Saturday, May 5, 2012

Bring Up the Bodies, by Hilary Mantel

Henry Holt, 2012 (US ed.)
432 pp

"Those who are made can be unmade."
First, a very hearty thank you to Christine at Henry Holt for offering and sending me the ARC  of this most excellent novel.

Bring Up the Bodies is the second book in Hilary Mantel's planned trilogy of novels focusing on  Thomas Cromwell, who, as the author notes, "remains sleek, plump and densely inaccessible, like a choice plum in a Christmas pie" due to the lack of a "full and authoritative biography."  Along with Wolf Hall, the 2009 Booker-prize winning novel, and continuing on in the final  book of Mantel's trilogy, she hopes to continue her "efforts to dig him out."    It is an amazing novel, an intelligently-written work of historical fiction with a literary character that is also deeply engrossing, and ultimately leaves the reader wishing for much more.  It begins with Henry VIII at Wolf Hall, where he has set his sights on young Jane Seymour; it ends with the death of Anne Boleyn and the "swift and private" marriage that takes place ten days later.   If you think you know this story and you're wondering why you should read one more novel about it, well, you haven't read an account like this one. 

UnlikeWolf Hall where the reader follows Cromwell's rise from his origins as the Putney blacksmith's boy to the chief counsellor to Henry VIII over a long span of time, the story in Bring Up the Bodies covers a relatively short period, from September 1535 through the summer of 1536, with most of the action taking place in only a few weeks.  But as everyone familiar with the story of Anne Boleyn knows, this brief amount of time is chock full of quickly-unfolding events -- none the least of which is Henry tiring of Anne and looking to Jane Seymour as a replacement queen who will  hopefully provide him with a male heir.   Thomas Cromwell has been around for years trying to figure out exactly what his king wishes and making it so, doing what he must to keep Henry happy while also preserving his present position of power.  It's a tough job, one in which Cromwell has made a number of enemies along the way, "grandees who, if they could, would destroy him with one vindictive swipe, as if he were a fly." He is also  forever reminded of his lowly birth.  Yet, when Henry makes it clear that Cromwell must clear a path for him to be shed of Anne Boleyn and marry Jane Seymour,  Cromwell's enemies reveal that they would support his actions towards the queen's downfall.  While working toward that goal, Cromwell also  takes the opportunity to exact revenge, via his behind-the-scenes machinations, on those who had helped to engineer the downfall of his mentor Cardinal Wolsey so well described in Wolf Hall; unfortunately, his targets don't see what's coming until it's too late.

Cromwell is generally viewed as a man with a great lust for power, a person for  whom nothing acts as a barrier on his way to gaining it.  But in Mantel's hands, it becomes easy to find sympathy for this very human figure.   He "never spares himself in the king's service," and is "distinguished by his courtesy, his calmness and his indefatigable attention to England's business," and at the same time doesn't slight his own rewards, always planning how to secure the future for himself and his family.   His tolerance toward Henry's petulant personage often reaches its limits -- as in one scene where Henry notes "I really believe, Cromwell, that you think you are king, and I am a blacksmith's boy.”  Many times  "Crumb" just sits quietly waiting for Henry's tirades or bragging to pass so he can get back to the business of the moment.  And Cromwell also has ghosts to deal with -- those of his wife and daughters, Wolsey and even that of Thomas More, with whom he often has conversations.  But Cromwell also has a great deal of patience and reason; the calm dignity of this blacksmith's boy often  rubs up against and outshines the uncouth  behavior of those above him.  His ability to see these people for who they are as well as understanding the hypocrisy that surrounds them is one of his best traits and serves him well.  Although the novel is filled with names familiar to pretty much everyone  (largely due to the wealth of recent fiction surrounding Anne Boleyn and the TV series The Tudors), it is definitely Cromwell who drives the story here.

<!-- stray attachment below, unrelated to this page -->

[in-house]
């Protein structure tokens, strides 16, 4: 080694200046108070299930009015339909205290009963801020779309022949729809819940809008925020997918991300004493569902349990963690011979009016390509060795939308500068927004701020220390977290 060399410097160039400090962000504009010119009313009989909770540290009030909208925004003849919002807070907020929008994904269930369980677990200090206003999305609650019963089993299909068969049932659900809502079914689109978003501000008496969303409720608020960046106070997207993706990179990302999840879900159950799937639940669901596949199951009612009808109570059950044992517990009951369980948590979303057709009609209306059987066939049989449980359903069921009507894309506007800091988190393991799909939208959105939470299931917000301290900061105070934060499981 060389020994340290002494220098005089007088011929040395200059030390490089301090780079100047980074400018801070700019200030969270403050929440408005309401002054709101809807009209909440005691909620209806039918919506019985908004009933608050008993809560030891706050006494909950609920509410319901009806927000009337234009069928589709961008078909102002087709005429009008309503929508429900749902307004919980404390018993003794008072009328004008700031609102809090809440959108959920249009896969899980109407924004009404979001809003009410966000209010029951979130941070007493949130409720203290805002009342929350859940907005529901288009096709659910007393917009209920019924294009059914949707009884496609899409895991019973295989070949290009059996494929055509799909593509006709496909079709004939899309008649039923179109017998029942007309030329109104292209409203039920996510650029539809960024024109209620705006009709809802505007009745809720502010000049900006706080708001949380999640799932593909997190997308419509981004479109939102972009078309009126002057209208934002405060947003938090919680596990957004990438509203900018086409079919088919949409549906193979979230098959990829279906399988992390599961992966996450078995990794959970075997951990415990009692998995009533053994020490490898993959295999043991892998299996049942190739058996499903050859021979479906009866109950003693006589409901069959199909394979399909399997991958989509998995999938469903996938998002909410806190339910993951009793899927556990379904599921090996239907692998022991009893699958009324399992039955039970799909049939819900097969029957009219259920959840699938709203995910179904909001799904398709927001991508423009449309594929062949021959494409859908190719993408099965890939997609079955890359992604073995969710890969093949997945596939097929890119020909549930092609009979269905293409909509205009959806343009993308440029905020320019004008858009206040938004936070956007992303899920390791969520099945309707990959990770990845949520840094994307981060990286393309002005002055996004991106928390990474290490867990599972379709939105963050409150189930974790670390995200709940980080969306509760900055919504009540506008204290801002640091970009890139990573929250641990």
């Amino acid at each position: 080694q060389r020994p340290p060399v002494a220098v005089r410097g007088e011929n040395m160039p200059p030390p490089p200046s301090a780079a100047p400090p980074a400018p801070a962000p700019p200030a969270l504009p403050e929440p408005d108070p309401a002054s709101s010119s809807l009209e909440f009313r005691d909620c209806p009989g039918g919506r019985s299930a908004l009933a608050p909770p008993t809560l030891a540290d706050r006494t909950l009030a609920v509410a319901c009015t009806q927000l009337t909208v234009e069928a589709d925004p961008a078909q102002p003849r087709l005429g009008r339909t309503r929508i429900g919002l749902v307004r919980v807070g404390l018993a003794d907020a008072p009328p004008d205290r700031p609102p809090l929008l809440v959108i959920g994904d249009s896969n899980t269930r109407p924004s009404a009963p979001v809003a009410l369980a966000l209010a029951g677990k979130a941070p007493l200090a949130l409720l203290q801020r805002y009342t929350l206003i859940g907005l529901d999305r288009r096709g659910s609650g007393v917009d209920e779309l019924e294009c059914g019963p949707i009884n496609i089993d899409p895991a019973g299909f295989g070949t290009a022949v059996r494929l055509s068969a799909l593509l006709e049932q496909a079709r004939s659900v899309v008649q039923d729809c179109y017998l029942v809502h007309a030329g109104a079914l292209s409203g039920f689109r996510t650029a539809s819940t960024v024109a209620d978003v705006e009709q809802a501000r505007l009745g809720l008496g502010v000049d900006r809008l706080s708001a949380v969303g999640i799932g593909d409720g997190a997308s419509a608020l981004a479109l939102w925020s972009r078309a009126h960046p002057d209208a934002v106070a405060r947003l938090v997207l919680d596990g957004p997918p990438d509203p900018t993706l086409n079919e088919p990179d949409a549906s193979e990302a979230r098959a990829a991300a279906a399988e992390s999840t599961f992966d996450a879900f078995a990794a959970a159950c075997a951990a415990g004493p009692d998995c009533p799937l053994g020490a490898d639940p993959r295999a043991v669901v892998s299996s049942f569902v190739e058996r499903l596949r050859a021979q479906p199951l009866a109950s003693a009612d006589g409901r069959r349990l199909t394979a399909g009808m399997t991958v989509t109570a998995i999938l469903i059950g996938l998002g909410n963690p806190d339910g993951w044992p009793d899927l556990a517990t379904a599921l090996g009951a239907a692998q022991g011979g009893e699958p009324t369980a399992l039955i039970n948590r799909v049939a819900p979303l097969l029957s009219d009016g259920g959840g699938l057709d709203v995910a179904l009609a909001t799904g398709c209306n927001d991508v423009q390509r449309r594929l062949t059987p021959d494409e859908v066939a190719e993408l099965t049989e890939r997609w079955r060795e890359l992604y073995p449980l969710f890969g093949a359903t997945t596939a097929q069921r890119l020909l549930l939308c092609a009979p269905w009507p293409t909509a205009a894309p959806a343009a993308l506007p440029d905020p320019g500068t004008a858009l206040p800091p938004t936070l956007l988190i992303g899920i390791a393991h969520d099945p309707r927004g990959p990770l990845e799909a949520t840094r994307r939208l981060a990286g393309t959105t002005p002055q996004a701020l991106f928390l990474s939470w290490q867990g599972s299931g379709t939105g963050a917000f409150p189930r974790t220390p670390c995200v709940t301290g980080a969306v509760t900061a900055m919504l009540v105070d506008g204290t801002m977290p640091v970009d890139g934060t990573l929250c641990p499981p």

I liked this book immensely.  It is very reader friendly, dispensing  with the huge amounts of exposition so prevalent throughout Wolf Hall;  the major players have already been introduced, and the story proceeds in  a much more focused narrative.  The writing immediately sends the reader back in time but at the same time,  it is surprising how some things never change.  The rich landowners'  and nobles' rejection of a bill to benefit the poor and lift the burden of poverty that leads to criminality, for instance, might have been taken out of current events.  And you can't help but really enjoy Thomas Cromwell, who constantly worries about his position and his enemies, yet who also seems to be making fun of the way these people conduct themselves.  You don't need to have read Wolf Hall to enjoy Bring Up the Bodies, but my thinking is that it couldn't hurt, and that it was such a good book it would be a shame to miss it.   Highly recommended. 

for better and more professional reviews, check out The New York Times or The New Yorker and you can listen to Hilary Mantel discussing her book at NPR.


  1. The British reviews for this have been universally excellent so I can't wait to read it. Would it help to go back and re-read 'Wolf Hall' first?

    1. Sorry to be so tardy on my reply, but I just got home from vacation. I don't think it's really necessary to reread Wolf Hall to enjoy Bring up the Bodies; I still have WH on my shelves and didn't go back to it at all.


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